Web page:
Second Life of a Hungarian SharePoint Geek

June 15, 2014

How to filter the results of Client Object Model requests sent from PowerShell on the server side, implementing the Where method

Filed under: Managed Client OM, PowerShell, Reflection, SP 2013 — Tags: , , , — Peter Holpar @ 00:31

There are cases when we have to use the Managed Client Object Model from PowerShell. One of the most well-known cases is when we would like to manage our Office 365 environment (or access data stored in it) from our PowerShell scripts.

The Managed Client Object Model itself supports the server side filtering of data requested from the client using the Where method (see Applying filters to list retrieval), in contrary to the ECMAScript Client Object Model, where it is possible only via an unsupported workaround.

What it makes easy to use from advanced .NET programming languages like C# are the concepts of static methods, LINQ and lambda expression, all of them is quite far away from the standard PowerShell samples. No surprise, that the examples we can find on the web do not apply this filtering technique at all. If you have a look at this example, you can see, that it first downloads the whole list of site columns over the wire, then filters them on the client side just to get the two columns we need. If we have hundreds of columns, it can be pretty an overkill.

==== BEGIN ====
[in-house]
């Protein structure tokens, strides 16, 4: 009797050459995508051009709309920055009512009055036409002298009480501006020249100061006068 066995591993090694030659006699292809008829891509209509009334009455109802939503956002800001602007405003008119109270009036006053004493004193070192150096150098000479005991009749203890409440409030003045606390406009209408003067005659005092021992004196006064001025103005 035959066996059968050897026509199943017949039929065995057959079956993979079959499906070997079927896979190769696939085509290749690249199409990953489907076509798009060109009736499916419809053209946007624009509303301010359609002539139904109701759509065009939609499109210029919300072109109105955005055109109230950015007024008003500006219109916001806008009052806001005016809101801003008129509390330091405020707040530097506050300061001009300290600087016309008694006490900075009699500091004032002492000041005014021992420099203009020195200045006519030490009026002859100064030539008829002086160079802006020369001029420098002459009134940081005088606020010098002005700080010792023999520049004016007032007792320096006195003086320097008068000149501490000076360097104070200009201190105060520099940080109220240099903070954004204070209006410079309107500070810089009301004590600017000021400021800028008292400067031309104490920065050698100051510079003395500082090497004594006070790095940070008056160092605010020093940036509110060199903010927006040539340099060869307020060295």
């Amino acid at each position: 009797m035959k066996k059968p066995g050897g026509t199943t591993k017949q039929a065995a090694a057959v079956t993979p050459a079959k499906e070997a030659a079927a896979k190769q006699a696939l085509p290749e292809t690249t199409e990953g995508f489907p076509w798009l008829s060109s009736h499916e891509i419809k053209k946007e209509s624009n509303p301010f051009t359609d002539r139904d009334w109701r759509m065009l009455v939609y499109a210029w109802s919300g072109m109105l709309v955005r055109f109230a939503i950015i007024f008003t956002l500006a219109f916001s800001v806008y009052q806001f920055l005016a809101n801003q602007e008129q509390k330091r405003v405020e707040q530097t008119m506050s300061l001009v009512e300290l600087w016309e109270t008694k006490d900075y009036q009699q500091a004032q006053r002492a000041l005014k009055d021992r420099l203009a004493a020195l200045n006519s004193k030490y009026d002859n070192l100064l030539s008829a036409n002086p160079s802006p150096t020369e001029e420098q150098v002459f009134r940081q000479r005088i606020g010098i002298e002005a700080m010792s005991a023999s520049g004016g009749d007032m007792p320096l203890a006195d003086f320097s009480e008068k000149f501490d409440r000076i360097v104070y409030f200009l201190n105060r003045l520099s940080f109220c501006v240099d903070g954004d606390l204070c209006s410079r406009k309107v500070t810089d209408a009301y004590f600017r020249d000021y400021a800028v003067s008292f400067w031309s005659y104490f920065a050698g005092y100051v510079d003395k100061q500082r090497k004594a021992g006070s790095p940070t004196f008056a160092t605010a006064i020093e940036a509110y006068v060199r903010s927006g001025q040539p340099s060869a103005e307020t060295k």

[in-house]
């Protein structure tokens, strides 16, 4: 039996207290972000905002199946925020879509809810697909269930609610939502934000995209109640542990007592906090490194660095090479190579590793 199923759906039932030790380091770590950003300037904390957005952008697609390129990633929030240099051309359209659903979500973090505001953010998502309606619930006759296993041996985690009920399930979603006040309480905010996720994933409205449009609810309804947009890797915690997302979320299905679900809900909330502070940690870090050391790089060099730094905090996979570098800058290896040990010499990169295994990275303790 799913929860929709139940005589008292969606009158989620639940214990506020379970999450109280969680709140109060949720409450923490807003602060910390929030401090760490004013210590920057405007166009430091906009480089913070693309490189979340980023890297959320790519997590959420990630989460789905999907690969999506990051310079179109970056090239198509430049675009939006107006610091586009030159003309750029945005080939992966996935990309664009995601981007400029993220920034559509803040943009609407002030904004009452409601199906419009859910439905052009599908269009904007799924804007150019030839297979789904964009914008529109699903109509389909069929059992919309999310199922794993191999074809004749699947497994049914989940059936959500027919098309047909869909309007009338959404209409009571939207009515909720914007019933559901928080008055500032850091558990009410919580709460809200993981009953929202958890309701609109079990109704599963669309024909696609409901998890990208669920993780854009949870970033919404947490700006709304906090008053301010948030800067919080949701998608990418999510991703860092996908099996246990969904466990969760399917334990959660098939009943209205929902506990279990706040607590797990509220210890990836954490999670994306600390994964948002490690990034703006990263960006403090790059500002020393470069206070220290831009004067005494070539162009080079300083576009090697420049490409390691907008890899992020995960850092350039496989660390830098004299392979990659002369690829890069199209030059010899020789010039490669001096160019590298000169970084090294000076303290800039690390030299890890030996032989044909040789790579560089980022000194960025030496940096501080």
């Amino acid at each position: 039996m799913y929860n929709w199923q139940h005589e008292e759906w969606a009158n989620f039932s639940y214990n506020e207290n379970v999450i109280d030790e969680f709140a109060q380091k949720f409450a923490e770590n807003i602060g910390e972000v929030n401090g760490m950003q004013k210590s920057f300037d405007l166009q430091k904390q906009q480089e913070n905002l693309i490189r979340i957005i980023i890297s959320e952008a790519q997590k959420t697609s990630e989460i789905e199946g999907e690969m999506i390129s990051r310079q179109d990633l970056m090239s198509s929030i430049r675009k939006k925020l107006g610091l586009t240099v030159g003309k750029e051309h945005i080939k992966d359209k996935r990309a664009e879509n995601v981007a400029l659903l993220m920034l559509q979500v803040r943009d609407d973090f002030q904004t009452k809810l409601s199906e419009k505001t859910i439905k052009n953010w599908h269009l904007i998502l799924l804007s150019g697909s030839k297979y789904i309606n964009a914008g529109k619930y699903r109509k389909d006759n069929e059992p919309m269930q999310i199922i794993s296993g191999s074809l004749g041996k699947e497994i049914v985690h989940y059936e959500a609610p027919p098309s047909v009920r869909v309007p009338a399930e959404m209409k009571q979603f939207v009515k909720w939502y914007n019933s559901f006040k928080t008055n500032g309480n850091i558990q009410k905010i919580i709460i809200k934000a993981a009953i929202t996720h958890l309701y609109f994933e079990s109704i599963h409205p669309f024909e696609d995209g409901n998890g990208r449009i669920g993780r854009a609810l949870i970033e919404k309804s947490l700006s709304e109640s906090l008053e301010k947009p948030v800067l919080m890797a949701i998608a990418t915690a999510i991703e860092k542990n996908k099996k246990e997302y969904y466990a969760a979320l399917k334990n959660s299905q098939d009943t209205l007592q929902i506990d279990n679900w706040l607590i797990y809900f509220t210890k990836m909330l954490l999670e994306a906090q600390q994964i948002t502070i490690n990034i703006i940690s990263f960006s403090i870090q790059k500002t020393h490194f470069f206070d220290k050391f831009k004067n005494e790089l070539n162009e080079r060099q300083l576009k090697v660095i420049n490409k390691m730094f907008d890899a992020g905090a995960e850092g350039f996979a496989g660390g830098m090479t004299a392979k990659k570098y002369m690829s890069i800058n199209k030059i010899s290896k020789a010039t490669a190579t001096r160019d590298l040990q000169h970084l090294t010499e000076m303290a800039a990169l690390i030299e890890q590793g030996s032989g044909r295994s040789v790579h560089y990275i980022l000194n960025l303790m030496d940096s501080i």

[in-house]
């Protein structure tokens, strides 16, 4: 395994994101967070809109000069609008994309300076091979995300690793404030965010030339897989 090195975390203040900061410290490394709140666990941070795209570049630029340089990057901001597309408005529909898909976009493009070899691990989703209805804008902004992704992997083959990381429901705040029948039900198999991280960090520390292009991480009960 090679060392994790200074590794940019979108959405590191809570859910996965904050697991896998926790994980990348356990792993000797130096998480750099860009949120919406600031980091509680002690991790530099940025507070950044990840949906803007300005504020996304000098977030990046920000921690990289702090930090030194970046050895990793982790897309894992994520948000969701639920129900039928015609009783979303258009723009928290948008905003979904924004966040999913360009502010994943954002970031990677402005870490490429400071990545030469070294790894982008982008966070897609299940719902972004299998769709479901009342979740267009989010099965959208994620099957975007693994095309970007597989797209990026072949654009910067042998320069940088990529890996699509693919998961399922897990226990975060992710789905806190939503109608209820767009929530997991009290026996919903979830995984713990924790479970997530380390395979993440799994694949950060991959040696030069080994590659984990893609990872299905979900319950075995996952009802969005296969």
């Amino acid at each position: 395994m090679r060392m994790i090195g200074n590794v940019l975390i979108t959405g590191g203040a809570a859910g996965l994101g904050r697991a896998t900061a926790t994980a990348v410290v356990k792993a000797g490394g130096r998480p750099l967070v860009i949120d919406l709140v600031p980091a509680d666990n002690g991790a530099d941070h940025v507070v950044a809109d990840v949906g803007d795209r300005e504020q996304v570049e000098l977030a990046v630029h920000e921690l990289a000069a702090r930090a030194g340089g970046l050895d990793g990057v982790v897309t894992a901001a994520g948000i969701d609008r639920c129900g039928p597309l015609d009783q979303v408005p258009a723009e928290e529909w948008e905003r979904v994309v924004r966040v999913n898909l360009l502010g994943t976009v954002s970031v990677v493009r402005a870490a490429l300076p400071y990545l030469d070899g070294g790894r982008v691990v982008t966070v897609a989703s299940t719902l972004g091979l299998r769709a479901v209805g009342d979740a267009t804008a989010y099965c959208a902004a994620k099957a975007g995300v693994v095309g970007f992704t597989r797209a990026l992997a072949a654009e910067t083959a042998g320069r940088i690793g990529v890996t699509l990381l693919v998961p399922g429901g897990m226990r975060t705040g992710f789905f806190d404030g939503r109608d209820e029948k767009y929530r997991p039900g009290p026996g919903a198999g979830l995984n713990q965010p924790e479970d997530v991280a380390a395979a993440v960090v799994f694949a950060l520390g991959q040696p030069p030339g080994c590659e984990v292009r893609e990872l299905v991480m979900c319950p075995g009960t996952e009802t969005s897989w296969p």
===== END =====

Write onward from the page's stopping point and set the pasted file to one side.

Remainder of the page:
Note: Yes, I know that REST makes it possible (via the $filter query option) to filter the items returned, however it has its own limitation, like the lack of the batch requests – e.g. aggregating requests on the client side and sending them in batches via executeQuery – that is (at least, IMHO) one of the best features of the Client Object Model. Furthermore, I feel REST does not fit so good to the concept of PowerShell as the usage of the Managed Client Object Model.

Since we are able to use the same .NET libraries from PowerShell as from C#, it should be possible to achieve the same filtering result as well. But how to start?

First, let’s see a simple C# sample of a Managed Client Object Model call. In this sample we get the list of those fields of the Images list, that are of type Guid.

  1. ClientContext ctx = new ClientContext("http://sp2013");
  2. var list = ctx.Web.Lists.GetByTitle("Images");
  3. var fieldsQuery = list.Fields.Where(f => f.TypeAsString == "Guid");
  4. var fields = ctx.LoadQuery(fieldsQuery);
  5. ctx.ExecuteQuery();

How could we translate this one to a version that (although maybe less readable for us, humans) better reflects the object model and method calls behind the syntax sugar of C# (like static methods, and so on)? If we compile our code into an assembly, and open that assembly with a decompiler tool, like JetBrains dotPeek, the result may help us a step further:

  1. ClientContext clientContext = new ClientContext("http://sp2013");
  2. IQueryable<Field> clientObjects = Queryable.Where<Field>((IQueryable<Field>)clientContext.Web.Lists.GetByTitle("Images").Fields, (Expression<Func<Field, bool>>)(f => f.TypeAsString == "Guid"));
  3. clientContext.LoadQuery<Field>(clientObjects);
  4. clientContext.ExecuteQuery();

That seems already far better, but what can we do with the lambda expression?